those phone calls yesterday. You know the sort I mean. The sort which begin with a bright voice asking, "Is that Mrs.... This is....." when you are not, and never have been, married. The sort of phone call which tells you that the person at the other end doesn't know you but is working their way through the telephone book.
I said, "No. And whatever you are selling I am not interested."
"I'm not selling anything. I'm calling from the X foundation...." I had never heard of them.
"We don't give to charity over the phone." (It's a firm rule in this house because how do you know who you are giving to if it is a "cold" call?)
"I don't want a donation. I'm trying to organise a door knock."
"I am NOT interested."
"But you just have to...."
"What part of "NO" don't you understand?"
I put the phone down. The Do Not Call Register still allows charities to call. I wish it didn't. I'd love to be rich, really rich and be able to donate a lot to charities of my choice. I'd like to know it is going to be well used.
The door knock one is the first time it has been tried on us. I have been asked to door knock by people I know but I have always refused. I do not wish to embarrass my neighbours into donating to a charity they do not support. I do not want to knock on the door of strangers asking them to support a charity they may have no interest in.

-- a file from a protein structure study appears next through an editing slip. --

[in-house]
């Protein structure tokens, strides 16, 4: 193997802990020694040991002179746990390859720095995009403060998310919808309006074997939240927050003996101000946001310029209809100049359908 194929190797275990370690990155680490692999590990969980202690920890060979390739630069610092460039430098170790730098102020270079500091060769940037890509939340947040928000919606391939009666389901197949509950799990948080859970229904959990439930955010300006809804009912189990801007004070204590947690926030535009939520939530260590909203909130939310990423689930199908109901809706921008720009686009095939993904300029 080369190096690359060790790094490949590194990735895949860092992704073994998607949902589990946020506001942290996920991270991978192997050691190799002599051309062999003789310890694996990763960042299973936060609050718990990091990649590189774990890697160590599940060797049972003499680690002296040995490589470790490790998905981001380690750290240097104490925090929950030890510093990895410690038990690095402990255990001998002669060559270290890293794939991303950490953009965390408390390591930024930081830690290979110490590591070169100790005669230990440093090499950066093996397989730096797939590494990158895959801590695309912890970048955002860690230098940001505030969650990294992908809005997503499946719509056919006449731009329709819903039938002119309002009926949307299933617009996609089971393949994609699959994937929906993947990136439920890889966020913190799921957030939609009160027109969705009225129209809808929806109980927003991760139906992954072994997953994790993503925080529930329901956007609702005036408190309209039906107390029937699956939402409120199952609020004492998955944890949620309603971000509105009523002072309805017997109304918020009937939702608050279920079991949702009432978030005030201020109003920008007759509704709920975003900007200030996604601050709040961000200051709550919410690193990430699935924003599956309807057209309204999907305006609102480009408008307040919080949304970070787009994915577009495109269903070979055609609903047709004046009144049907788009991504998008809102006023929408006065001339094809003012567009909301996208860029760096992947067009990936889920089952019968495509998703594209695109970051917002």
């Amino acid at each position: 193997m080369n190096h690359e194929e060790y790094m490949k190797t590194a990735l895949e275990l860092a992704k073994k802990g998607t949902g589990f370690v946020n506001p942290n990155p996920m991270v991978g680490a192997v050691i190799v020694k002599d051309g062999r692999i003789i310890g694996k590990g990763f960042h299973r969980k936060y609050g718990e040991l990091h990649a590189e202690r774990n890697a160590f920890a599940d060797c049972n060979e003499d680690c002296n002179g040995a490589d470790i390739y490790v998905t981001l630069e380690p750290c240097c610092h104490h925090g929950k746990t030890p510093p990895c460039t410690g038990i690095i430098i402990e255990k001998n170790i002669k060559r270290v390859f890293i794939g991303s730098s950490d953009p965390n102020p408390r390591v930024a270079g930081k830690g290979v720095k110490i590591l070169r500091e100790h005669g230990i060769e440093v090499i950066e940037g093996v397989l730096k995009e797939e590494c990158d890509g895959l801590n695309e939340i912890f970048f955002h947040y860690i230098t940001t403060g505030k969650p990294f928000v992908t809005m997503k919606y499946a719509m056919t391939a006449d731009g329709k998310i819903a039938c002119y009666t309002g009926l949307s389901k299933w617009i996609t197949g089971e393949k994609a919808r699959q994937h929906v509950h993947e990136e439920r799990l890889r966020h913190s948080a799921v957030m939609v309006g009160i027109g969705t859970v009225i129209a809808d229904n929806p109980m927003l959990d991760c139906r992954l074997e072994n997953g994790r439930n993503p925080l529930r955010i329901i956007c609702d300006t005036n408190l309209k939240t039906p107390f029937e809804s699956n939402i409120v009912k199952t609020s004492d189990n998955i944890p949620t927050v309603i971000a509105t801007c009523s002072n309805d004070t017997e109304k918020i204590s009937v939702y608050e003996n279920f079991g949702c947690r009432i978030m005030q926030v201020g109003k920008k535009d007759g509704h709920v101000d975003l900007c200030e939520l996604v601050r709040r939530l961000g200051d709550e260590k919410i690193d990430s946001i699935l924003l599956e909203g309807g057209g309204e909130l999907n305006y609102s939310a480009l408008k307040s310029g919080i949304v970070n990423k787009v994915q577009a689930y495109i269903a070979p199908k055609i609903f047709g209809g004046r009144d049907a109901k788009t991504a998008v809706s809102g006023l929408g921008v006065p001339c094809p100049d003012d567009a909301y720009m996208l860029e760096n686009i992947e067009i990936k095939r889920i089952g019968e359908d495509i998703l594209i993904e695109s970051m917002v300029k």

Perhaps that is wrong of me. Am I lacking in generosity? I donate to charities of my choice. I know where the money goes and what it is used on. They are issues important to me and to the recipients. I would rather give a good amount to a few than a little to many. Is that the wrong approach?
I looked up the charity which had rung us. There was almost nothing on the internet. I then looked up something else I was aware of. Yes, the charity which had rung is a splinter off the other. People have argued. This is a "new" charity now. They want to do things their way. They need money but the money isn't going to go on the needs of the individuals. It is going to go on setting up another charity we don't need.
I am of the serious opinion that charities need to come together. They need to spend less on administration and offices and fund raising. They need to get on with what they say they are there to do.
The young man at the other end had been well trained in all the necessary "patter". He was determined or, shall we say, "pushy". He didn't want to let me go until I had agreed to help.
He is being paid to make those calls. I checked on this. The new charity has to raise enough to cover the cost of using a professional fund raising organisation before it even begins the work it says it wants to do.
I wish them luck but I don't see how they can do it. They would have been better off not arguing with the parent body - and better off not phoning us.
Am I wrong to be like this?